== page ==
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Cafaro, A.; Conti, M.; Pigliasco, F.; Barco, S.; Bandettini, R.; Cangemi, G. Blood Microsamples for Therapeutic Drug Monitoring. Encyclopedia. Available online: (accessed on 20 June 2024).
Cafaro A, Conti M, Pigliasco F, Barco S, Bandettini R, Cangemi G. Blood Microsamples for Therapeutic Drug Monitoring. Encyclopedia. Available at: Accessed June 20, 2024.
Cafaro, Alessia, Matteo Conti, Federica Pigliasco, Sebastiano Barco, Roberto Bandettini, Giuliana Cangemi. "Blood Microsamples for Therapeutic Drug Monitoring" Encyclopedia, (accessed June 20, 2024).
Cafaro, A., Conti, M., Pigliasco, F., Barco, S., Bandettini, R., & Cangemi, G. (2023, July 21). Blood Microsamples for Therapeutic Drug Monitoring. In Encyclopedia.
Cafaro, Alessia, et al. "Blood Microsamples for Therapeutic Drug Monitoring." Encyclopedia. Web. 21 July, 2023.
Blood Microsamples for Therapeutic Drug Monitoring

Therapeutic drug monitoring (TDM) is a specialized area of laboratory medicine which involves the measurement of drug concentrations in biological fluids with the aim of optimizing efficacy and reducing side effects, possibly modifying the drug dose to keep the plasma concentration within the therapeutic range. Plasma and/or whole blood, usually obtained by venipuncture, are the “gold standard” matrices for TDM. Microsampling, commonly used for newborn screening, could also be a convenient alternative to traditional sampling techniques for pharmacokinetics (PK) studies and TDM, helping to overcome practical problems and offering less invasive options to patients.

microsampling drug monitoring

1. Introduction

Microsampling has emerged as a promising tool for collecting biological fluid samples and has proven to be a suitable strategy for the therapeutic drug monitoring (TDM) of many drugs [1][2]. TDM is a specialized area of laboratory medicine that concerns the personalization of therapies. In particular, TDM refers to the measurement of drugs concentrations in biological liquids to optimize their efficacy, possibly modifying the dose of the drug to keep the plasma concentration within a therapeutic range. This is to reduce the risk of unwanted or toxic effects and increase the benefits of the drug for a specific patient [3]. TDM is especially important in special populations, such as pediatric patients, elderly patients, and patients on polypharmacy, because the pharmacokinetic (PK) profile of drugs can be altered by many physiological and pathological factors [3][4]. TDM is already successfully applied in clinical routines for several classes of drugs. For some drugs, TDM is not yet an established practice, but the availability of methods for monitoring drug levels could certainly be a very useful tool for studying possible pharmacokinetic and/or pharmacodynamic differences in special populations.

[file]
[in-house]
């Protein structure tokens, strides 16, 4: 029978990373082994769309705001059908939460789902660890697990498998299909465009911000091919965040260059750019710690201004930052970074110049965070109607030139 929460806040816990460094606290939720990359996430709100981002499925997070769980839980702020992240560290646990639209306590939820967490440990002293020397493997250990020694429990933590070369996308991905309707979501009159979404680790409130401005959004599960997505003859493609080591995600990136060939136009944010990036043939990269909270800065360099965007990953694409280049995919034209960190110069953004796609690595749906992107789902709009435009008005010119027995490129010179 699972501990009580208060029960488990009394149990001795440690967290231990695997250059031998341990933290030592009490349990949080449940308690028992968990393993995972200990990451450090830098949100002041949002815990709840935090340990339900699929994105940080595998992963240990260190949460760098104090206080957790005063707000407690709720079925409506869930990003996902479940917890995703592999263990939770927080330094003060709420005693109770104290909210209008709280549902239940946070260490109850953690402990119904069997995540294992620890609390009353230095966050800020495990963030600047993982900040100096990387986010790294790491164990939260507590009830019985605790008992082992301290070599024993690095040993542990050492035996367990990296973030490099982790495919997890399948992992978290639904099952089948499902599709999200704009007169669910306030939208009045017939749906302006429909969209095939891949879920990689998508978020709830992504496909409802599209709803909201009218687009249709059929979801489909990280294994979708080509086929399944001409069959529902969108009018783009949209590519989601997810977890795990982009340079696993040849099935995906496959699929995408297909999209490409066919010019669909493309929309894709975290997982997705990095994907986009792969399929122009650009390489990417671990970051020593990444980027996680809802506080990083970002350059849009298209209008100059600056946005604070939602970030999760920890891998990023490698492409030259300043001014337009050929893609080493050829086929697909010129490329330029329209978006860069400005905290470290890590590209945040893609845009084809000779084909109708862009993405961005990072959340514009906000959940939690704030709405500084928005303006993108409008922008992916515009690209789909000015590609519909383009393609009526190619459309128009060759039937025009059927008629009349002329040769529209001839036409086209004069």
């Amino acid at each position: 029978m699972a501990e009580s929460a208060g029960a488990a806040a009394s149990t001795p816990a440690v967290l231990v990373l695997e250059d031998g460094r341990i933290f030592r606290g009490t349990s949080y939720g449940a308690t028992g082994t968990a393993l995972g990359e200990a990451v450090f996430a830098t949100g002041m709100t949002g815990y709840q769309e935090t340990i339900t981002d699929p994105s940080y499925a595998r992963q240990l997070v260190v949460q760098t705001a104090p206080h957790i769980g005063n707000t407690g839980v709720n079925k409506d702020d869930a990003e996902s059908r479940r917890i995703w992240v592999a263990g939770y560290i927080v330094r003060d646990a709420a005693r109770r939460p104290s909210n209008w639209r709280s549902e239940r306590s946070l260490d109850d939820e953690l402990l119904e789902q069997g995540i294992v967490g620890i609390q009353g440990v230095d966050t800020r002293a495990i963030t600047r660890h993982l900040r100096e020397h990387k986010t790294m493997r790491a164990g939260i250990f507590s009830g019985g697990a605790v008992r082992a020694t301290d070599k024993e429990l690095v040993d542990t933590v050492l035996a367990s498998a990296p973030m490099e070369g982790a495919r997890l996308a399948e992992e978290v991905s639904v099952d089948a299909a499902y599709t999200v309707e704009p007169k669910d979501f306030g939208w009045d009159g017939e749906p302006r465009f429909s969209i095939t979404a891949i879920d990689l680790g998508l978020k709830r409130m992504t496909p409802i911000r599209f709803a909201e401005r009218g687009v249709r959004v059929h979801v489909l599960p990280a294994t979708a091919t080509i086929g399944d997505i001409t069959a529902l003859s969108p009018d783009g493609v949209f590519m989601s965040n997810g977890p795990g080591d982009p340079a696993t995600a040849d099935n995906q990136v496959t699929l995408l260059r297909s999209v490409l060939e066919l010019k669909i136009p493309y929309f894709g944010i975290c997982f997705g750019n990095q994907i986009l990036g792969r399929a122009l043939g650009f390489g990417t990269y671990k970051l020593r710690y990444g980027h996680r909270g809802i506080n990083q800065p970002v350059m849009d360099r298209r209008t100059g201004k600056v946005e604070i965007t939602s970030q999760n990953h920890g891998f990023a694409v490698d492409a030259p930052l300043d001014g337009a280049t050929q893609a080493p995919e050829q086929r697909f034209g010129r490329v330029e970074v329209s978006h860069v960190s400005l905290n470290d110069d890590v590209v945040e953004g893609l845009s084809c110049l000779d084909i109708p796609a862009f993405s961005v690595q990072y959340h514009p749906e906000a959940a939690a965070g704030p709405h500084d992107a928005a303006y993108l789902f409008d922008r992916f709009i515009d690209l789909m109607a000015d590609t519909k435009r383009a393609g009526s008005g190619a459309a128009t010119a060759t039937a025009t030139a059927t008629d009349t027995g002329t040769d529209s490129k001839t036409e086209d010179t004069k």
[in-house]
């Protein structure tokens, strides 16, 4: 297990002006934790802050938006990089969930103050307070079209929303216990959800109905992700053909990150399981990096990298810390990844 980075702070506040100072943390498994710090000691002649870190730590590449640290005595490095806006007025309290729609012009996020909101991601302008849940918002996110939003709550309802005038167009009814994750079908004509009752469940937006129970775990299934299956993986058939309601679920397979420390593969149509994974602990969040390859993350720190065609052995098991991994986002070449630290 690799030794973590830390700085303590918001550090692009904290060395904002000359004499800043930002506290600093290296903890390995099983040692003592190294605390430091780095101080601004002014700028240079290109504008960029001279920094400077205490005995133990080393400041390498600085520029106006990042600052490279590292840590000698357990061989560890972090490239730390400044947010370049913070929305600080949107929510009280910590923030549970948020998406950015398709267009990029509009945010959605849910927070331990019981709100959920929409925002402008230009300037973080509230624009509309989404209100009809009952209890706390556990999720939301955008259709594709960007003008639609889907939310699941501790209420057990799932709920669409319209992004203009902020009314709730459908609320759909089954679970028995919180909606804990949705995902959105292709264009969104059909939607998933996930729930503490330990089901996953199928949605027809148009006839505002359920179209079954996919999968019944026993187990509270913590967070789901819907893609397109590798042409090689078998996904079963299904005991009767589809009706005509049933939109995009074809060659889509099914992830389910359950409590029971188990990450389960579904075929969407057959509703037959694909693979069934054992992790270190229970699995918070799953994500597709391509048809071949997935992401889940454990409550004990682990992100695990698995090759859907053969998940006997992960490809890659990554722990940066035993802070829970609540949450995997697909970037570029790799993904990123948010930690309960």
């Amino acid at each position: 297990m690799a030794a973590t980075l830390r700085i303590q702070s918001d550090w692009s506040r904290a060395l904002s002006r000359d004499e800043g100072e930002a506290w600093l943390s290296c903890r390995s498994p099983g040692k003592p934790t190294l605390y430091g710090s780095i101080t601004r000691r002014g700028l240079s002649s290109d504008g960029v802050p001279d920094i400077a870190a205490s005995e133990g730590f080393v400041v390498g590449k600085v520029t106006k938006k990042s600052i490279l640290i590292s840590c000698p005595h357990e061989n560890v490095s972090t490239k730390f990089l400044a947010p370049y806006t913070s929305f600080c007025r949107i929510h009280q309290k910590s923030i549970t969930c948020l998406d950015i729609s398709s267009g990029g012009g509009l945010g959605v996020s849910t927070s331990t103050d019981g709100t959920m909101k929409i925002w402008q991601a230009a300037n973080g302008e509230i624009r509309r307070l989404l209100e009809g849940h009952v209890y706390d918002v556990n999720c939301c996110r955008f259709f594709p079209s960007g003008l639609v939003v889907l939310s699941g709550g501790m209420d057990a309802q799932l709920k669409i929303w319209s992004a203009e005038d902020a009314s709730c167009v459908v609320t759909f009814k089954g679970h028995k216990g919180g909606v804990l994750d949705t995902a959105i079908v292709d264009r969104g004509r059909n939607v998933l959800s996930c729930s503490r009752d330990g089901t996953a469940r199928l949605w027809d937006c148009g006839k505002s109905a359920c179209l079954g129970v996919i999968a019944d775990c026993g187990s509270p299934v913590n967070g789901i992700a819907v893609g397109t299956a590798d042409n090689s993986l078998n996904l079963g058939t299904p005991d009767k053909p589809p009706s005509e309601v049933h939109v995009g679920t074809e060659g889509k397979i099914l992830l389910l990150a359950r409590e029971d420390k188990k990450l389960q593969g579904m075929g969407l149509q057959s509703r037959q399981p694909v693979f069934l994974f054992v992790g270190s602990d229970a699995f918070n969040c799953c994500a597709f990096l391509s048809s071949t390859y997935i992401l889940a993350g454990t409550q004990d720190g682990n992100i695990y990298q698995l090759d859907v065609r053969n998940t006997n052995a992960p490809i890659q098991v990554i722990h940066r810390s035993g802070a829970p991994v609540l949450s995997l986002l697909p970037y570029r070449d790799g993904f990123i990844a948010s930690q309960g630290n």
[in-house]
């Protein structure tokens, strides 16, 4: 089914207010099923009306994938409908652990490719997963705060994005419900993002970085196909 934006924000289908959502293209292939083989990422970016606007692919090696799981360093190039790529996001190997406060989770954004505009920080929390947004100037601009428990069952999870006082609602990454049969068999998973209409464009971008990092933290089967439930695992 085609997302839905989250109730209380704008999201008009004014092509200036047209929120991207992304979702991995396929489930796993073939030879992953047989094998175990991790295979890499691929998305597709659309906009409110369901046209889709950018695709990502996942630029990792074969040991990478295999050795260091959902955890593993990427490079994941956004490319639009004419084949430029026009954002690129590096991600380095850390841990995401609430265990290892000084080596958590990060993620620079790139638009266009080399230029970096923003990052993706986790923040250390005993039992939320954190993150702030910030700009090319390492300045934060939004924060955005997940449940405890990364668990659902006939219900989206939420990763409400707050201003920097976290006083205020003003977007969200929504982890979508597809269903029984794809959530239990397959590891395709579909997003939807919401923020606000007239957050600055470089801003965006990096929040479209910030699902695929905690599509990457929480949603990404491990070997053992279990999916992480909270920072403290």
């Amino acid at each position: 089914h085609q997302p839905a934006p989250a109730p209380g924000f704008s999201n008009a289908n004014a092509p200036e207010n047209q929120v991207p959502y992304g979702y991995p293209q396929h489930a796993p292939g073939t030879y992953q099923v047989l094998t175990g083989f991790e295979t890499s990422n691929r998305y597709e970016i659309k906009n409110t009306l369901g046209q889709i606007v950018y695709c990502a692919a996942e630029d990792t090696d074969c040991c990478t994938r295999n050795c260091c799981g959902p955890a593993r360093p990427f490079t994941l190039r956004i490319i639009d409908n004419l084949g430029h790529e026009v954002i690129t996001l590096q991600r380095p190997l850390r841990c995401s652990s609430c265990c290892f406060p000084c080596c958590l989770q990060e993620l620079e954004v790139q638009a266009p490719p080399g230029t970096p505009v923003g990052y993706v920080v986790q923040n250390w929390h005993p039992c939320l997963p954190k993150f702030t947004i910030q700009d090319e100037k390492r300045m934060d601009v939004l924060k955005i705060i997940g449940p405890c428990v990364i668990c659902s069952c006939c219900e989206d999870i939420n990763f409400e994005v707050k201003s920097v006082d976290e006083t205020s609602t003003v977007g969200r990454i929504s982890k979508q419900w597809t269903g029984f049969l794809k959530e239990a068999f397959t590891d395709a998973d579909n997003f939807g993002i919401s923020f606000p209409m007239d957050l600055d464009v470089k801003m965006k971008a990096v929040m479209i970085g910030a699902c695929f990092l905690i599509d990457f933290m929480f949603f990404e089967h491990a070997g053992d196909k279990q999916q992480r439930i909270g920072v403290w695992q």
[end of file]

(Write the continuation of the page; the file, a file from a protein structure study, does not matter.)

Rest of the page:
Conventional venipuncture is currently the sampling used in clinical practice for TDM. Typically, large volumes of biological fluid samples (>1 mL) are collected, requiring multi-step preparation to obtain the cleanest samples for analysis [2]. The collection of large volumes of blood is not suitable for some clinical settings, such as for pediatric and, in particular, neonatal patients [5]. Microsampling offers several practical advantages over traditional samples, such as minimal invasiveness for patients and simplified logistical requirements. Although equivalence with or without correction factors has been demonstrated in many cases [5][6][7][8][9], it is necessary to validate drug-specific reference/target ranges for each microsampling device. In fact, because of possible differences in the drug concentrations among alternative matrices (capillary blood, urine, breast milk, saliva) [10] and possible interactions of analytes with filtration or adsorption materials, which must be evaluated during method development [11], the reference/target ranges established for TDM in plasma cannot be transferred directly to microsamples [12]. Plasma and/or whole blood are the “gold standard” matrices for TDM, depending on the distribution characteristics of the drugs, but in some cases, alternative matrices also can be applied to TDM.